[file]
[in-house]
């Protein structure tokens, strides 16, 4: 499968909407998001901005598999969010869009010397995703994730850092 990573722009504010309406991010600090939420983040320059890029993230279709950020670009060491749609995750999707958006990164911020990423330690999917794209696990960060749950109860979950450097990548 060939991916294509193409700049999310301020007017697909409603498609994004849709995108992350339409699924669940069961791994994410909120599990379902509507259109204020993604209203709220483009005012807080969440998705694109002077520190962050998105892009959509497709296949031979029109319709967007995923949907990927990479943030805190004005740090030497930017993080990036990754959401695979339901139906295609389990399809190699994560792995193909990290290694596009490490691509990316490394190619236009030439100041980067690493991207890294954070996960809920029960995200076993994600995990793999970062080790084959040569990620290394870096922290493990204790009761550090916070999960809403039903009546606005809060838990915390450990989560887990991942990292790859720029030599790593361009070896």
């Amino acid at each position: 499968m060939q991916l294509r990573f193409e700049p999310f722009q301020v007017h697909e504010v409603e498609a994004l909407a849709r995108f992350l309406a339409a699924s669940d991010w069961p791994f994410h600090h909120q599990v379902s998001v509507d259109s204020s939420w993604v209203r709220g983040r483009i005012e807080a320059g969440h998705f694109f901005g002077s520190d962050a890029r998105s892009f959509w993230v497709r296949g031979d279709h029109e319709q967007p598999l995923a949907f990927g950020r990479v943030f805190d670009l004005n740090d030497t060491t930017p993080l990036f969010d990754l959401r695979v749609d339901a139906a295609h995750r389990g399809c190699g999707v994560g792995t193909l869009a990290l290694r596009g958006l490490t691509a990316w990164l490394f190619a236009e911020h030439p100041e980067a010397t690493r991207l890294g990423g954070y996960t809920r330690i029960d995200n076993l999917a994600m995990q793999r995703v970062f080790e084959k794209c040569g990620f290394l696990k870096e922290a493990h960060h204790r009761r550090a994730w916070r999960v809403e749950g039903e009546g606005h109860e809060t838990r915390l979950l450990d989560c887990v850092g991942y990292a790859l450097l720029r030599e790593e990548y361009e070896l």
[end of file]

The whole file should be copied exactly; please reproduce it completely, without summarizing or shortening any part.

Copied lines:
[in-house]
């Protein structure tokens, strides 16, 4: 499968909407998001901005598999969010869009010397995703994730850092 990573722009504010309406991010600090939420983040320059890029993230279709950020670009060491749609995750999707958006990164911020990423330690999917794209696990960060749950109860979950450097990548 060939991916294509193409700049999310301020007017697909409603498609994004849709995108992350339409699924669940069961791994994410909120599990379902509507259109204020993604209203709220483009005012807080969440998705694109002077520190962050998105892009959509497709296949031979029109319709967007995923949907990927990479943030805190004005740090030497930017993080990036990754959401695979339901139906295609389990399809190699994560792995193909990290290694596009490490691509990316490394190619236009030439100041980067690493991207890294954070996960809920029960995200076993994600995990793999970062080790084959040569990620290394870096922290493990204790009761550090916070999960809403039903009546606005809060838990915390450990989560887990991942990292790859720029030599790593361009070896």
């Amino acid at each position: 499968m060939q991916l294509r990573f193409e700049p999310f722009q301020v007017h697909e504010v409603e498609a994004l909407a849709r995108f992350l309406a339409a699924s669940d991010w069961p791994f994410h600090h909120q599990v379902s998001v509507d259109s204020s939420w993604v209203r709220g983040r483009i005012e807080a320059g969440h998705f694109f901005g002077s520190d962050a890029r998105s892009f959509w993230v497709r296949g031979d279709h029109e319709q967007p598999l995923a949907f990927g950020r990479v943030f805190d670009l004005n740090d030497t060491t930017p993080l990036f969010d990754l959401r695979v749609d339901a139906a295609h995750r389990g399809c190699g999707v994560g792995t193909l869009a990290l290694r596009g958006l490490t691509a990316w990164l490394f190619a236009e911020h030439p100041e980067a010397t690493r991207l890294g990423g954070y996960t809920r330690i029960d995200n076993l999917a994600m995990q793999r995703v970062f080790e084959k794209c040569g990620f290394l696990k870096e922290a493990h960060h204790r009761r550090a994730w916070r999960v809403e749950g039903e009546g606005h109860e809060t838990r915390l979950l450990d989560c887990v850092g991942y990292a790859l450097l720029r030599e790593e990548y361009e070896l």